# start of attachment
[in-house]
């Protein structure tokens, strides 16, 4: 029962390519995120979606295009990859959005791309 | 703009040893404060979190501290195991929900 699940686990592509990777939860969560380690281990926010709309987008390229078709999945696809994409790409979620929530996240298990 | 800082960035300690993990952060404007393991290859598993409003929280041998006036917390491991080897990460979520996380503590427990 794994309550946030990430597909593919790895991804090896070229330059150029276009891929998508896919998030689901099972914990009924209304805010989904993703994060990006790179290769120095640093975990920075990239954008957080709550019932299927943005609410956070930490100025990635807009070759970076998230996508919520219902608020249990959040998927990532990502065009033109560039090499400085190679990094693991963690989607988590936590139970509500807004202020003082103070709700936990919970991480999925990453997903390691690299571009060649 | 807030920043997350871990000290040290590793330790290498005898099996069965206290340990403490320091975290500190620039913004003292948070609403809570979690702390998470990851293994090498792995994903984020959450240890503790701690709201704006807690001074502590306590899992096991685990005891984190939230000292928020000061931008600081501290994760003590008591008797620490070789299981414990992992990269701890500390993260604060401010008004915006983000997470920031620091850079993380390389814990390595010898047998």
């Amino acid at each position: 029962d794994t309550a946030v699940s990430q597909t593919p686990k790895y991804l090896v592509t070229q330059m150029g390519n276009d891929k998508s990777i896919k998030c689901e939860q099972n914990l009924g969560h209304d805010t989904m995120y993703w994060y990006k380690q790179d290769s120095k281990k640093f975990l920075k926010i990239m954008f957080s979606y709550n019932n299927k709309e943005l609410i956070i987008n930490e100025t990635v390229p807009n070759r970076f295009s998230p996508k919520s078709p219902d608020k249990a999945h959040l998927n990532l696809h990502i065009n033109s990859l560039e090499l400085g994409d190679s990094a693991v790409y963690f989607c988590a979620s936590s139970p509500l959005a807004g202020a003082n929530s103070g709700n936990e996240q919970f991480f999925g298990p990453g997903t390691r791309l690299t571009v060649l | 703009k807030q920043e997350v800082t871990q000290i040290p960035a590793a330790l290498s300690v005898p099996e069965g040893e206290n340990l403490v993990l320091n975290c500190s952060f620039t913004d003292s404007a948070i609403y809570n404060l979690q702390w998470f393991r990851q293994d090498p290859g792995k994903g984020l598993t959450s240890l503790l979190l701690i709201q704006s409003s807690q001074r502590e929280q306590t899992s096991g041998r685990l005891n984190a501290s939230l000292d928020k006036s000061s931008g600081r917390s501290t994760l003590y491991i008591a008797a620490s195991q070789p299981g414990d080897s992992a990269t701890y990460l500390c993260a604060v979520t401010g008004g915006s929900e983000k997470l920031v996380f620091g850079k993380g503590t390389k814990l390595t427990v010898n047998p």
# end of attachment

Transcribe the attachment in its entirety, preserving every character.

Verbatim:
[in-house]
């Protein structure tokens, strides 16, 4: 029962390519995120979606295009990859959005791309 | 703009040893404060979190501290195991929900 699940686990592509990777939860969560380690281990926010709309987008390229078709999945696809994409790409979620929530996240298990 | 800082960035300690993990952060404007393991290859598993409003929280041998006036917390491991080897990460979520996380503590427990 794994309550946030990430597909593919790895991804090896070229330059150029276009891929998508896919998030689901099972914990009924209304805010989904993703994060990006790179290769120095640093975990920075990239954008957080709550019932299927943005609410956070930490100025990635807009070759970076998230996508919520219902608020249990959040998927990532990502065009033109560039090499400085190679990094693991963690989607988590936590139970509500807004202020003082103070709700936990919970991480999925990453997903390691690299571009060649 | 807030920043997350871990000290040290590793330790290498005898099996069965206290340990403490320091975290500190620039913004003292948070609403809570979690702390998470990851293994090498792995994903984020959450240890503790701690709201704006807690001074502590306590899992096991685990005891984190939230000292928020000061931008600081501290994760003590008591008797620490070789299981414990992992990269701890500390993260604060401010008004915006983000997470920031620091850079993380390389814990390595010898047998």
């Amino acid at each position: 029962d794994t309550a946030v699940s990430q597909t593919p686990k790895y991804l090896v592509t070229q330059m150029g390519n276009d891929k998508s990777i896919k998030c689901e939860q099972n914990l009924g969560h209304d805010t989904m995120y993703w994060y990006k380690q790179d290769s120095k281990k640093f975990l920075k926010i990239m954008f957080s979606y709550n019932n299927k709309e943005l609410i956070i987008n930490e100025t990635v390229p807009n070759r970076f295009s998230p996508k919520s078709p219902d608020k249990a999945h959040l998927n990532l696809h990502i065009n033109s990859l560039e090499l400085g994409d190679s990094a693991v790409y963690f989607c988590a979620s936590s139970p509500l959005a807004g202020a003082n929530s103070g709700n936990e996240q919970f991480f999925g298990p990453g997903t390691r791309l690299t571009v060649l | 703009k807030q920043e997350v800082t871990q000290i040290p960035a590793a330790l290498s300690v005898p099996e069965g040893e206290n340990l403490v993990l320091n975290c500190s952060f620039t913004d003292s404007a948070i609403y809570n404060l979690q702390w998470f393991r990851q293994d090498p290859g792995k994903g984020l598993t959450s240890l503790l979190l701690i709201q704006s409003s807690q001074r502590e929280q306590t899992s096991g041998r685990l005891n984190a501290s939230l000292d928020k006036s000061s931008g600081r917390s501290t994760l003590y491991i008591a008797a620490s195991q070789p299981g414990d080897s992992a990269t701890y990460l500390c993260a604060v979520t401010g008004g915006s929900e983000k997470l920031v996380f620091g850079k993380g503590t390389k814990l390595t427990v010898n047998p």